Lobsterman & Founder of Portsmouth Lobster Company
“Over time, we’ve done such a good job with our resource, that there are tons of lobsters, both big and small,” claims lobsterman, Damon Frampton aboard his 42 foot boat, a Main Way, named Vivian Mae after his youngest of 4 daughters. Married to his wife Therese for 25 years, Damon’s family comes first. A certified diver, at 18, Damon went to school in Houston, Texas for underwater welding demolition, but quickly gave it up deciding it was not worth the danger for such little pay. He returned to what he knew: lobsters. Born and raised in Newcastle, Damon has been lobstering 19 years on his own now, and 25 years before that. Year-round, Damon pulls around 350 of his 1,200 traps five days a week throughout the New Hampshire waters. For Damon a satisfying day’s catch consists of 500-600 lbs. lobster, and when asked what a good day lobstering looks like he states, “Every day’s a good day when you’re on the water.” Other than lobstering, his hobbies consist of road biking and camping at his family’s site in Ossipee, NH, as well as helping to promote the NH Fresh and Local Seafood label the best he can.
Within the local fishing community, Damon Frampton is considered an activist, continually working to innovate and improve the way the local seacoasts’ catch is utilized. With these values in mind, in 2009, Damon, a licensed seafood dealer began his own lobster pound, Portsmouth Lobster Company, with the success of the local lobstermen at heart. With more lobsters being landed than ever before, profits and revenues continued to decline within the industry. Damon soon decided to begin his own business to help better the NH seacoast’s lobster market, diving head first into the field of distributing and processing, territory previously unfamiliar to him. Summer of 2011 was the birth of his ingenuity. An increase in the undesirable one-clawed lobsters known as culls began to bring down the price of lobstermen’s catch. In search of a way to add value to these undervalued specimens, the lobster ravioli was born partnered with Dover, New Hampshire’s Terra Cotta Pasta Company. Damon’s lobster company successfully began producing these tasty ravioli, distributing them throughout the region to places such as local markets and stores, like Seaport Fish of Rye and Whole Foods, as well as several local restaurants such as the group of locally owned restaurants, The Common Man. Though the Portsmouth Lobster Pound itself has since closed due to economics and a lack of time to run it, Damon continues to produce his lobster ravioli as well as scallop ravioli, scallops being his favorite kind of seafood to eat. His products can be found at markets throughout the surrounding area.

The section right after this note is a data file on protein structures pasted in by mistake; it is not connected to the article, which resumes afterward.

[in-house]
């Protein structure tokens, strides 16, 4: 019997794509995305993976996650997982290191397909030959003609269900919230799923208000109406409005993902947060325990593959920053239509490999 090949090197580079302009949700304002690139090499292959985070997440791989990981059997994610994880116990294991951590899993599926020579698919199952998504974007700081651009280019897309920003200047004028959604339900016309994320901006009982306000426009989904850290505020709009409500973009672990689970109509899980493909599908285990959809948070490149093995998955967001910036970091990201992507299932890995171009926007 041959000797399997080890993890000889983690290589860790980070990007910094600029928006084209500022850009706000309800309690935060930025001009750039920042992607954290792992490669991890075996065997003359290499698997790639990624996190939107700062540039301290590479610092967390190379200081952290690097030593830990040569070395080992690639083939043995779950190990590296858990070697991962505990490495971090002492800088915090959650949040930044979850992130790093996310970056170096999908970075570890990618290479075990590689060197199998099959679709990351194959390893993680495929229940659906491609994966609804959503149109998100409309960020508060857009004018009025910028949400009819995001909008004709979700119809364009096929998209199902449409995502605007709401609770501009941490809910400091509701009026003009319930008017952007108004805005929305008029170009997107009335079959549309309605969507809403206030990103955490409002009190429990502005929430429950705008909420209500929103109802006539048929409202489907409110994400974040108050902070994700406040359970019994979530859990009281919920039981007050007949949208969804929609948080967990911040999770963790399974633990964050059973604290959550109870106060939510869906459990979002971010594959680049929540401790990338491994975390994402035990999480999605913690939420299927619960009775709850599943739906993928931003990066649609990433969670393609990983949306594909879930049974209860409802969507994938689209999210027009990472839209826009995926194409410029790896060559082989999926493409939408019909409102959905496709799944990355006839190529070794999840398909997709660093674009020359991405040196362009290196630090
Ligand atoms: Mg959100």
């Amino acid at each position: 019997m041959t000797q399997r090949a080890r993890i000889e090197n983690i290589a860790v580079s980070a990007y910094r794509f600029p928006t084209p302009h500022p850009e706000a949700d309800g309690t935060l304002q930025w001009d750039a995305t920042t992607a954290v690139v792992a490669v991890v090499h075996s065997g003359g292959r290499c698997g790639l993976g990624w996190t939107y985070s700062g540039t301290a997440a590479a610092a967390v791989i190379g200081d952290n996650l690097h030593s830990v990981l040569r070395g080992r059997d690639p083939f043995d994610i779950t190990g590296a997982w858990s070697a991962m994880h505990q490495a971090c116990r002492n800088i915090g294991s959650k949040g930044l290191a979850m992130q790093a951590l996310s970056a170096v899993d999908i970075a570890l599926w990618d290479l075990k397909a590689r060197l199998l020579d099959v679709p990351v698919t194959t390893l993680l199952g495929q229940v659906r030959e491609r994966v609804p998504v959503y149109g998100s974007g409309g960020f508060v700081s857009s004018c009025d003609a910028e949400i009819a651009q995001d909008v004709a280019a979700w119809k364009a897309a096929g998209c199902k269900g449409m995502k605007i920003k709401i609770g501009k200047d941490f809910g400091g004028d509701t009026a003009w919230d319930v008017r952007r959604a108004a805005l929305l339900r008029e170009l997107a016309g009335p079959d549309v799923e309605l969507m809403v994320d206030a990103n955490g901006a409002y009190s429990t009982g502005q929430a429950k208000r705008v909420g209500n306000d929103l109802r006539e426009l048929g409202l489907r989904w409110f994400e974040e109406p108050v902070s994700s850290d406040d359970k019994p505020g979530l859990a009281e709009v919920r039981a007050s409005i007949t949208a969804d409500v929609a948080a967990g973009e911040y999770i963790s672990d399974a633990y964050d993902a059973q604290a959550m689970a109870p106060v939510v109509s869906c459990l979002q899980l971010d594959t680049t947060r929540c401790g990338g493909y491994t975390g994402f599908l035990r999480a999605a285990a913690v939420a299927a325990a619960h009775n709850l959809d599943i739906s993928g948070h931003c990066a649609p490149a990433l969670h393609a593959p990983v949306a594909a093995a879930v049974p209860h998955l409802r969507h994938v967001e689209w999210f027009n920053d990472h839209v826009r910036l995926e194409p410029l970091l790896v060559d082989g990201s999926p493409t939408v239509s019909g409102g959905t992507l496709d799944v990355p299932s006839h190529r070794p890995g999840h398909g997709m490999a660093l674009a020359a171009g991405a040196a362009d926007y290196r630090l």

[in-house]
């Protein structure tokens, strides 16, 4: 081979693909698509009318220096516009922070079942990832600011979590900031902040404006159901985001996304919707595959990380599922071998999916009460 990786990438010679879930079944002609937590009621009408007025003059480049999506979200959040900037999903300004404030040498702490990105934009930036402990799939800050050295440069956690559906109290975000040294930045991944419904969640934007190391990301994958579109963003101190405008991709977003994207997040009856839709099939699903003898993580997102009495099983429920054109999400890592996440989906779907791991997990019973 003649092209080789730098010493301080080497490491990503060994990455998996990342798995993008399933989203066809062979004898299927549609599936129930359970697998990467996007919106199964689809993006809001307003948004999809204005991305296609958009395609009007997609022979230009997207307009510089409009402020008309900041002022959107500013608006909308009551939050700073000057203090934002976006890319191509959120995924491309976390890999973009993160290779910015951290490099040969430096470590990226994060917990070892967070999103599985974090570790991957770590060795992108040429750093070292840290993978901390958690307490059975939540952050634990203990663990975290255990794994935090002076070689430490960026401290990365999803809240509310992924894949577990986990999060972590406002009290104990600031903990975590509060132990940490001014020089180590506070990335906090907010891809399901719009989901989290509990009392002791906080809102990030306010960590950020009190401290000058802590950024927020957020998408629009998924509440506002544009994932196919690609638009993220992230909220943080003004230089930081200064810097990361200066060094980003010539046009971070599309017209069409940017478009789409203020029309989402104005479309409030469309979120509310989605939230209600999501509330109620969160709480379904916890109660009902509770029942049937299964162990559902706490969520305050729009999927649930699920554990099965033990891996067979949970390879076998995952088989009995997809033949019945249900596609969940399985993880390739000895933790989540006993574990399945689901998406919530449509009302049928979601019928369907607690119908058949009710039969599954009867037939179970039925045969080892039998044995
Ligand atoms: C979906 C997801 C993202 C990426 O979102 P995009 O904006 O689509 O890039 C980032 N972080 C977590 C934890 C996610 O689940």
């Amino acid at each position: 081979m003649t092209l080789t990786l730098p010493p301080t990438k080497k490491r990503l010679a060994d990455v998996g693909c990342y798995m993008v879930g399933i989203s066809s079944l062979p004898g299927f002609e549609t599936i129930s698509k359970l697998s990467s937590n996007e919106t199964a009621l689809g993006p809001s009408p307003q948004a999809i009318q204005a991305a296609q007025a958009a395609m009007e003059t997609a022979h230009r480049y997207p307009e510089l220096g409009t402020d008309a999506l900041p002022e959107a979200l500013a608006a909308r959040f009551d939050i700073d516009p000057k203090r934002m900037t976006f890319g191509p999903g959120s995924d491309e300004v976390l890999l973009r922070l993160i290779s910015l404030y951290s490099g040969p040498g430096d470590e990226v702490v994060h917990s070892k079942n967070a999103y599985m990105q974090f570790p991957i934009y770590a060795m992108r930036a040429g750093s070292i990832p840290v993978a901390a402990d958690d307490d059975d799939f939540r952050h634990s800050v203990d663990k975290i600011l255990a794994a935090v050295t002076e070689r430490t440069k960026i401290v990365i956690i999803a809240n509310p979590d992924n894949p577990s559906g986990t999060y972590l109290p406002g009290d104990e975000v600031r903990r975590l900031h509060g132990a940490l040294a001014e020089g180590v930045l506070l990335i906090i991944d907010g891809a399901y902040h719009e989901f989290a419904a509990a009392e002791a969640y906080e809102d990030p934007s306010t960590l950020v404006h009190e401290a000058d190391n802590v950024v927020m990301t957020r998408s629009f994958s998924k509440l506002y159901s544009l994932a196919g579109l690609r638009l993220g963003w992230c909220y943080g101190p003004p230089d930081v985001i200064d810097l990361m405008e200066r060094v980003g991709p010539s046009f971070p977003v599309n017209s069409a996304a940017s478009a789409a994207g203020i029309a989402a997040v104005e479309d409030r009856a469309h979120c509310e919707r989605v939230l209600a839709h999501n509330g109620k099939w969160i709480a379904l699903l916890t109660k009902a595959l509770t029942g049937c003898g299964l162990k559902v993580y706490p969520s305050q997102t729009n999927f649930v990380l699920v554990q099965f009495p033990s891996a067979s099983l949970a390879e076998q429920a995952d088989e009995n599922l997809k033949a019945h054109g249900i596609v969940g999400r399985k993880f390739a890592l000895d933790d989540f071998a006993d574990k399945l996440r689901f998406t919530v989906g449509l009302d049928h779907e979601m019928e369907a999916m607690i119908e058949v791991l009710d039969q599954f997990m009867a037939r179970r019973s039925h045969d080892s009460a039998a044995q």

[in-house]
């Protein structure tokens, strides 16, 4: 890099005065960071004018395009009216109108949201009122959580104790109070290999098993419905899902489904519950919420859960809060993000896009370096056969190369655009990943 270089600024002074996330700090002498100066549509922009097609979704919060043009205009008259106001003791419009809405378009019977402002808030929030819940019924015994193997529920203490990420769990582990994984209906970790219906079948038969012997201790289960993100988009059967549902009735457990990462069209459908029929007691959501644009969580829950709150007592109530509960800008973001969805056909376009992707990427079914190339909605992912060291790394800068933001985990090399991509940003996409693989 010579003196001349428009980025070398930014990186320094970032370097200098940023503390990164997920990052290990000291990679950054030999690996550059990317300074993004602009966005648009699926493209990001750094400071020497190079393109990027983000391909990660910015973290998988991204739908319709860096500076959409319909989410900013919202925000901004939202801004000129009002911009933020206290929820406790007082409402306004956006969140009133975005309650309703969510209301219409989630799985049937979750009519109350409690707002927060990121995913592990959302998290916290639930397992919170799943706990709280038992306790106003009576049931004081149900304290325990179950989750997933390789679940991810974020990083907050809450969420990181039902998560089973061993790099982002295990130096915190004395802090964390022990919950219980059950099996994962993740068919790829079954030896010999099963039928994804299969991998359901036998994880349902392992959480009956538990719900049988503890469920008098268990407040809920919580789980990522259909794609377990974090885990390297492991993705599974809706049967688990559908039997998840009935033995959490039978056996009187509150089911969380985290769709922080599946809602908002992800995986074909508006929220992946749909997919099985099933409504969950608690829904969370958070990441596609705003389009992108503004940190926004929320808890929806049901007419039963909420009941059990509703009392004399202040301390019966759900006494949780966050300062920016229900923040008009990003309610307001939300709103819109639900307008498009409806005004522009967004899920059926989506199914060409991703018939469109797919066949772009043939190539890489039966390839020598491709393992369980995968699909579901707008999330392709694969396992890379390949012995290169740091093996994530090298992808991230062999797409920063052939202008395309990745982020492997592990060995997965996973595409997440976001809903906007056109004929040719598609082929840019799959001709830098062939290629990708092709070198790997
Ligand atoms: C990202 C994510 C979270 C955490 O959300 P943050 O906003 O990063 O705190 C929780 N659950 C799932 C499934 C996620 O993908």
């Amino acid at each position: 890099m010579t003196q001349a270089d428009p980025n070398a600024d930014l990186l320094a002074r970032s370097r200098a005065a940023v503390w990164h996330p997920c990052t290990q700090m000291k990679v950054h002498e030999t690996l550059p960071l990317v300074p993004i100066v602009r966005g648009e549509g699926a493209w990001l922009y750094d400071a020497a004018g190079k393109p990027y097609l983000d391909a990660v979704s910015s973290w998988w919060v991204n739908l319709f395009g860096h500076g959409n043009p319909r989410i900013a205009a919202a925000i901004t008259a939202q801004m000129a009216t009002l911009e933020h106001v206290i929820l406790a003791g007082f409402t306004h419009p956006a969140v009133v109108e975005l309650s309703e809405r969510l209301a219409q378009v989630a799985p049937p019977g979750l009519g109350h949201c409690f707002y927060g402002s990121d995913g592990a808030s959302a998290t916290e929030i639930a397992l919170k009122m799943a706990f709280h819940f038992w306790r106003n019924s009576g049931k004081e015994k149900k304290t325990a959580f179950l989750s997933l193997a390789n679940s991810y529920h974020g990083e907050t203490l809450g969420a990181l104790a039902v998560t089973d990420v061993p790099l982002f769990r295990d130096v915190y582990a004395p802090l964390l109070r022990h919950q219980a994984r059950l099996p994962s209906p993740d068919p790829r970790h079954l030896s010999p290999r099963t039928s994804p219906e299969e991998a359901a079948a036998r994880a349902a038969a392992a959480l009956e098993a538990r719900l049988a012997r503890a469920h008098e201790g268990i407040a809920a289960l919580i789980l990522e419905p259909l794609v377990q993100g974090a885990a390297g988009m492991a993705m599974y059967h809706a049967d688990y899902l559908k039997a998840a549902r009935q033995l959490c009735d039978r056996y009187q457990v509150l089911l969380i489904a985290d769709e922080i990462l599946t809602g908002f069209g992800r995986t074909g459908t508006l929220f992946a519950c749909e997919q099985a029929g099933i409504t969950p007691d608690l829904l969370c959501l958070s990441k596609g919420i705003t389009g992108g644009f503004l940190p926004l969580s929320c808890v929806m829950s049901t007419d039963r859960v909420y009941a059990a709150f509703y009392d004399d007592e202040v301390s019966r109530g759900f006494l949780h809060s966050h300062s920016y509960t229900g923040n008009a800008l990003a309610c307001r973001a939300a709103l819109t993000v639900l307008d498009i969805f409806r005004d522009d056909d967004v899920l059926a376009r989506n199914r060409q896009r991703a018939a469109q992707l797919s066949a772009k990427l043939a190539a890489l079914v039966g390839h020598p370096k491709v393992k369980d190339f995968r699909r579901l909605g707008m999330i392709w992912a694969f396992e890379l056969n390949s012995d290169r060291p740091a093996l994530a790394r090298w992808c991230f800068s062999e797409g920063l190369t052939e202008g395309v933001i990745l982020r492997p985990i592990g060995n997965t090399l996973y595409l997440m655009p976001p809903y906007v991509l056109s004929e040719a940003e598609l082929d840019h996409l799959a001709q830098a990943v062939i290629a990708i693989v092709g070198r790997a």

“I lobster because it’s all I’ve ever done,” says Damon, but he fears for the future of lobstering. Market prices have reached a record low fetching as little as $2.50 throughout New England, making it difficult for lobstermen to afford high fuel costs as well as bait costs. In relation to the prices Damon states, “Lobster is not a treat these days; it’s available and ready for anyone who wants it.” He argues lobstering is not always fair. While lobstermen get paid so little per pound of lobster, restaurants are still able to turn around and sell a tail of lobster alone, for around $9 if not more. To Damon, a sustainable fisheries means a self-sustaining, self-regulated fishery. “There has to be enough for everybody, and there is,” he says in reference to the lobster populations. To New Hampshire seafood consumers, “Support your local fishermen. But how? I’m not always sure.” For now Damon holds on to his next big idea, a high quality fish stick made with Pollock and other under-utilized fish that would otherwise go to waste. Until the opportunity presents itself, he teases, “Just you wait.” A smile spreads across his face.